- The winners of the 2018 Nobel Peace Prize have been announced
- Denis Mukwege and Nadia Murad bagged the coveted award
- There were 331 candidates shorlisted for the Nobel Peace Prize for 2018
The 2018 Nobel Peace Prize has been awarded to Denis Mukwege and Nadia Murad for their efforts to end the use of sexual violence as a weapon of war and armed conflict.
Mukwege, a gynaecologist, has long worked to treat thousands of women and girls affected by rape and sexual violence in the Democratic Republic of Congo.
Murad is a Yazidi woman from the northern Iraqi town of Sinjar, who was once held as a sex slave by ISIS.
In 2016, at age 23, she was made a UN goodwill ambassador for the dignity of survivors of human trafficking.
"Both laureates have made a crucial contribution to focusing attention on, and combating, such war crimes," said Berit Reiss-Andersen, chair of the Norwegian Nobel Committee, as she announced the award Friday, October 5, at the Norwegian Nobel Institute in Oslo.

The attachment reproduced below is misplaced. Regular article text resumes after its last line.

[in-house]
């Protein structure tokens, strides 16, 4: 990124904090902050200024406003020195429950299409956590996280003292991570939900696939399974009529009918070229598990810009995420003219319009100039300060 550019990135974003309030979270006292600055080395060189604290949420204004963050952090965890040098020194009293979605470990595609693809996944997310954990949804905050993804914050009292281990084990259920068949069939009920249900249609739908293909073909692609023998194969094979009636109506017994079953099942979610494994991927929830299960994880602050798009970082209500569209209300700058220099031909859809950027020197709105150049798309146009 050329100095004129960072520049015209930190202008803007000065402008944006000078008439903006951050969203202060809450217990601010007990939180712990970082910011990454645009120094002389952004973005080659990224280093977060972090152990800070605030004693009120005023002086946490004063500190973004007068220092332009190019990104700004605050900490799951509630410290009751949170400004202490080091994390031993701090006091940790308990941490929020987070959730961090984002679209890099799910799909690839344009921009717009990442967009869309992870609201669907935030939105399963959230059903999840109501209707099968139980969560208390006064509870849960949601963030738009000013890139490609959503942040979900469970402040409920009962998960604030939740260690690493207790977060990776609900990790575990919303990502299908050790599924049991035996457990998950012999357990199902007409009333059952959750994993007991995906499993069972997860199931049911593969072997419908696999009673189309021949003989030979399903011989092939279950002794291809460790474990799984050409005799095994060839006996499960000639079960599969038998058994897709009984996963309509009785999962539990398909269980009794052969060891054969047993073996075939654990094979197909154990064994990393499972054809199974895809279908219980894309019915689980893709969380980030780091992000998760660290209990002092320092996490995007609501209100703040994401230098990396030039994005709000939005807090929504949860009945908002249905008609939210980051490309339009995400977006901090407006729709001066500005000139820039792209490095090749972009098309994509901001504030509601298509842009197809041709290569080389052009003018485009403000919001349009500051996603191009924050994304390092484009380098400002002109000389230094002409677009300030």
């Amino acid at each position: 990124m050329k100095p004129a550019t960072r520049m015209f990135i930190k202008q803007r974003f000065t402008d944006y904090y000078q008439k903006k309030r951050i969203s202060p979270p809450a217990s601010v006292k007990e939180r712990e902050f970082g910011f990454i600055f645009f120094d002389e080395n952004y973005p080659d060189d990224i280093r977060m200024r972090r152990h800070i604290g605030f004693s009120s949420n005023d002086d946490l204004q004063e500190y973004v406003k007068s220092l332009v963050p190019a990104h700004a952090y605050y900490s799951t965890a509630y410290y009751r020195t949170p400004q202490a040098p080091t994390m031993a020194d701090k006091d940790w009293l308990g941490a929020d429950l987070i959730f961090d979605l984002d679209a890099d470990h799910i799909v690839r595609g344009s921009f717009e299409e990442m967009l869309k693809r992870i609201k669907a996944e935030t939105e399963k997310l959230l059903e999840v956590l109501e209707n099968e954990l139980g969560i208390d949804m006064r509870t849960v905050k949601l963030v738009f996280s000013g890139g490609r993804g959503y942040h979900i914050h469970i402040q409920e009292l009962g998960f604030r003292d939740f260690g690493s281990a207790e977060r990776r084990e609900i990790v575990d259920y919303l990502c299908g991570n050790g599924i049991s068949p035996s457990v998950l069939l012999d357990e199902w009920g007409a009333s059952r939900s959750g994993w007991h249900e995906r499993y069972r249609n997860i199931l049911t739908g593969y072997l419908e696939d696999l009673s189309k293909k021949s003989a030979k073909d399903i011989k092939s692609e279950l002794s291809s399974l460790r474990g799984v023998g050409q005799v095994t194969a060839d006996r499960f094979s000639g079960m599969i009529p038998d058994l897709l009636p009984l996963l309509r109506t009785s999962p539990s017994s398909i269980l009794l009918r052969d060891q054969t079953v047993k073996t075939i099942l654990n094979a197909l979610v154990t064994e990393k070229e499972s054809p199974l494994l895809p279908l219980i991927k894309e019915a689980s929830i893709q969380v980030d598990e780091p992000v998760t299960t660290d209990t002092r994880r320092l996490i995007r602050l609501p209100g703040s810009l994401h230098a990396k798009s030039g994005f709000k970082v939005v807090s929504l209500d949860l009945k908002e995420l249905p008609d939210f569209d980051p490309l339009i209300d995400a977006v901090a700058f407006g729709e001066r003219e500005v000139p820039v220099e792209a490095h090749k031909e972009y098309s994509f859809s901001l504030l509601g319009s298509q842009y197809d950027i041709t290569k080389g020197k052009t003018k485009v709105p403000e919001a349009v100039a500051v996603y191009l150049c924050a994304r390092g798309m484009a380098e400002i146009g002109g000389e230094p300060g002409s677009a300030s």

"Denis Mukwege is the helper who has devoted his life to defending these victims. Nadia Murad is the witness who tells of the abuses perpetrated against herself and others.
"Each of them in their own way has helped to give greater visibility to wartime sexual violence, so that the perpetrators can be held accountable for their actions."
Mukwege has earned the moniker "The man who mends women" for the work he and his colleagues at Panzi Hospital have done since he founded the clinic 20 years ago.
"Denis Mukwege is the foremost, most unifying symbol, both nationally and internationally, of the struggle to end sexual violence in war and armed conflicts. His basic principle is that 'justice is everyone's business,'" said Reiss-Anderson.
YEN.com.gh gathers that Murad is the 17th woman to win the Nobel Peace Prize and is its second-youngest recipient after Malala Yousafzai.
Reiss-Andersen said Murad had “shown uncommon courage in recounting her own sufferings and speaking up on behalf of other victims.”
There were 331 candidates for the Nobel Peace Prize for 2018, reportedly the second-highest number ever. Of those, 216 were individuals and 115 were organisations, according to Nobel organisers. The names of the nominees cannot be revealed until 50 years have passed.
The recipient is chosen by a committee of five people elected by the Norwegian Parliament.